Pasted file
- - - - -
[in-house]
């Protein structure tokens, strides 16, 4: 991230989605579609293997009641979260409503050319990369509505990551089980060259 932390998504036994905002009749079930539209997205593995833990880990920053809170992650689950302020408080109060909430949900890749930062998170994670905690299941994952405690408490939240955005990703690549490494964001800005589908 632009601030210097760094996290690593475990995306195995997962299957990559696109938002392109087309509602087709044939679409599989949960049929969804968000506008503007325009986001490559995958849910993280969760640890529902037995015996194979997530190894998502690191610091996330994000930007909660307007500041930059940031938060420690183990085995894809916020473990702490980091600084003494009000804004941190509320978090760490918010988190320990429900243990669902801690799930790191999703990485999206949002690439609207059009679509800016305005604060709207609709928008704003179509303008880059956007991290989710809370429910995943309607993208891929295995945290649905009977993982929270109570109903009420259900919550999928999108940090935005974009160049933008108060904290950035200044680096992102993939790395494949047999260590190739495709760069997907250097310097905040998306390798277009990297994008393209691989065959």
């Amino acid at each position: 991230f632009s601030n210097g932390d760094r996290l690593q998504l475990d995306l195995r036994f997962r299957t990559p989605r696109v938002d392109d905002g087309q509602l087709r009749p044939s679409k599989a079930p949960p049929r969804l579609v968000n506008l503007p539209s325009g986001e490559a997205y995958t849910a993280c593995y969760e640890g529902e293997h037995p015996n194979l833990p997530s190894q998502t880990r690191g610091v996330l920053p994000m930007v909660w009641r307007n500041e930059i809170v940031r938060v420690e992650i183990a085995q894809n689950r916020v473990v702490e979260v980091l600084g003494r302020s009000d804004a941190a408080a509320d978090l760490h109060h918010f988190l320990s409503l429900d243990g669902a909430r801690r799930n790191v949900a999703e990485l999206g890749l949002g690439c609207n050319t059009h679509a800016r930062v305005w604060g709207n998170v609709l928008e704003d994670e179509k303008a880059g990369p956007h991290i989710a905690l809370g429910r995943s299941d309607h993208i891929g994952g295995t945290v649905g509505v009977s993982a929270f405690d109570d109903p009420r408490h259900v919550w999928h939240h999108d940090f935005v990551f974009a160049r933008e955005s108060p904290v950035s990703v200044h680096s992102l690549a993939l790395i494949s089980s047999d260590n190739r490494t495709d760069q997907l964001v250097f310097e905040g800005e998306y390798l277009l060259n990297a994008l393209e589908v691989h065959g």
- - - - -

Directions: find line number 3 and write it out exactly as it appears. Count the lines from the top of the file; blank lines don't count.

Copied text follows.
């Amino acid at each position: 991230f632009s601030n210097g932390d760094r996290l690593q998504l475990d995306l195995r036994f997962r299957t990559p989605r696109v938002d392109d905002g087309q509602l087709r009749p044939s679409k599989a079930p949960p049929r969804l579609v968000n506008l503007p539209s325009g986001e490559a997205y995958t849910a993280c593995y969760e640890g529902e293997h037995p015996n194979l833990p997530s190894q998502t880990r690191g610091v996330l920053p994000m930007v909660w009641r307007n500041e930059i809170v940031r938060v420690e992650i183990a085995q894809n689950r916020v473990v702490e979260v980091l600084g003494r302020s009000d804004a941190a408080a509320d978090l760490h109060h918010f988190l320990s409503l429900d243990g669902a909430r801690r799930n790191v949900a999703e990485l999206g890749l949002g690439c609207n050319t059009h679509a800016r930062v305005w604060g709207n998170v609709l928008e704003d994670e179509k303008a880059g990369p956007h991290i989710a905690l809370g429910r995943s299941d309607h993208i891929g994952g295995t945290v649905g509505v009977s993982a929270f405690d109570d109903p009420r408490h259900v919550w999928h939240h999108d940090f935005v990551f974009a160049r933008e955005s108060p904290v950035s990703v200044h680096s992102l690549a993939l790395i494949s089980s047999d260590n190739r490494t495709d760069q997907l964001v250097f310097e905040g800005e998306y390798l277009l060259n990297a994008l393209e589908v691989h065959g």